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"Modernist Cuisine" by Myhrvold, Young & Bilet (Part 1)

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That 30-35% discount is really only found on books where the publisher is printing 2x their projected sales (the convention in modern hardcover publishing). I doubt that Nathan's publisher is printing twice as many of these as they project selling, it's too expensive, and the market too small.


Chris Hennes
Director of Operations
chennes@egullet.org

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Chris is right about that - we don't want to print any more than we can sell. And we don't have any good way to project what sales will be, so we tend to be cautious. So, we are not going to have tons of books to sell at a deep discount, if we can possibly help it.


Nathan

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We just added a new feature to the web site, which is a long excerpt about the story of how we came to create the book, the photographs and the recipes. It is available here .


Nathan

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We just added a new feature to the web site, which is a long excerpt about the story of how we came to create the book, the photographs and the recipes. It is available here .

Nathan,

Who is the publisher of your book?

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I'm puzzled by the halibut brandade recipe.

a) The yield is given as 800g, but adding the ingredients (except the water) comes to 545g. What is the other 250g?

b) What do you do with the water? 1kg (or even 250g) would make a very liquid puree - Escoffier uses about the equivalent of 50g of milk to loosen the puree

c) 250g seems like a lot of potato - one and half times the amount of fish?

d) THe illustration shows I guess the salt halibut in a different plating (no caption), rather than the recipe

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The yield is 800g because the salted halibut is dry and it absorbs milk that it is soaked in. 160g of salted halibut will weigh much more after soaking.

The 1kg/1 liter of water is meant to be drained, not included. I suppose that could be more clear, and I will check to see if it is that way in the actual recipe (what you are seeing here is the about-the-recipe example).

In some cases a soaking or cooking liquid is not that important - that is the case with the milk used to soak the dried fish in the first steps. Since the amount is not critical we do not give a dimension and say "as needed to cover" or something like that.

In other cases the recipe works best with a certain amount even if the liquid is not included. Here, we want enough water to make it easy to get the starch out, so we call for 1kg for 250g of sliced potatoes.

The ratio of potato to dried fish is 1.6:1 in this recipe (250g potato to 160g fish). Many brandade recipes have different ratios - this example has 2:1 ratio (1 lb potato to 8 oz fish). Some brandade recipes are all fish with no potato at all, while some others are more like fish-flavored mashed potatoes. This ratio is what we liked best for our application.

The actual application of this particular recipe is that it is mixed with choux pastry batter, and injected into zucchini blossoms, which are then deep fried as a fritter. You could serve it as is however without those added steps.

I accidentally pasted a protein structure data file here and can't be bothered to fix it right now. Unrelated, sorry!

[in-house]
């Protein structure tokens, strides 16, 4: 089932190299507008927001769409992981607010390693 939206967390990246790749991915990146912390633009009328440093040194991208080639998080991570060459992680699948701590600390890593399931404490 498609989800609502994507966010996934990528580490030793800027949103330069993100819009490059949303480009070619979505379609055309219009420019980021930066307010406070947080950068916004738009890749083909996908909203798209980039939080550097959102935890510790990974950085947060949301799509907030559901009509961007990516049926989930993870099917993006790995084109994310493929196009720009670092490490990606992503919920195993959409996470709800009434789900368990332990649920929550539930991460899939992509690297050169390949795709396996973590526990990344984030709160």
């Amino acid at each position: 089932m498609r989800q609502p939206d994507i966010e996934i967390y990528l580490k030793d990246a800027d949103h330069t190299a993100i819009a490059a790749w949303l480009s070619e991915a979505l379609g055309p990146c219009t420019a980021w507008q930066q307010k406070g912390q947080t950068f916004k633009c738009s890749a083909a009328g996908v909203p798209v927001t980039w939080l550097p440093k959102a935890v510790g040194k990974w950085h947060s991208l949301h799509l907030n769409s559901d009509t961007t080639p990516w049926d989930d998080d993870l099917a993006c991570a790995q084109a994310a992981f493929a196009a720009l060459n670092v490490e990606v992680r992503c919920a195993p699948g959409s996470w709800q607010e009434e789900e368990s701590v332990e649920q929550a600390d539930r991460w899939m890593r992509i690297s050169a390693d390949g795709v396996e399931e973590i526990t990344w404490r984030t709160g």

Edited by nathanm (log)

Nathan

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I forgot to add that the photo below the recipe is a step in making the dried halibut, which we also give a recipe for, not a step in making the brandade.


Nathan

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On pg 94:

"So if you’re using 75 grams of egg yolks to make

the recipe, you need 35 grams of vinegar, because

75 grams times 47% equals 35. But say you only

have 65 grams of egg yolks. How much butter

should you use? This is where the scaling percentage

really simplifies things. Just multiply the same

47% for vinegar times the actual weight of egg

yolks available—65 grams—to get the answer:

30.5 grams of vinegar"

I'm pretty sure that should say vinegar, not butter.


PS: I am a guy.

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Nathan, can you comment some on why you wrote a book instead of using some other information format? I for one am very happy, but given your background it's fascinating that you chose a medium that's getting kicked around quite a bit these days. :wink:


Chris Amirault

camirault@eGstaff.org

eG Ethics Signatory

Sir Luscious got gator belts and patty melts

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I'm pretty sure that should say vinegar, not butter.

You are right. We pulled this together quickly. Volume 1 will not go through final review for the printer for another 2 to 3 weeks, so we rushed this part of it out the door. Thanks for finding it, we will make the correction!


Nathan

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Well I'm telling every other cook I know so we're gonna try and get some serious demand for this book going. BTW too bad you couldn't tie it to the Bay Area in some way and work with my friend at KQED.


Sleep, bike, cook, feed, repeat...

Chef Facebook HQ Menlo Park, CA

My eGullet Foodblog

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We thought long and hard about the best medium for our content. Because I have been involved in the computer industry, many people assumed that I would choose to do the book as a web site, or an interactive application or an e-book.

The reality is that if you want to communicate large high resolution photos, a printed book is still a good way to do it. This is particularly true when you consider the target audience - we want this book to reach food lovers all over the world. The penetration of e-book readers or tablet computers to that audience is not very high.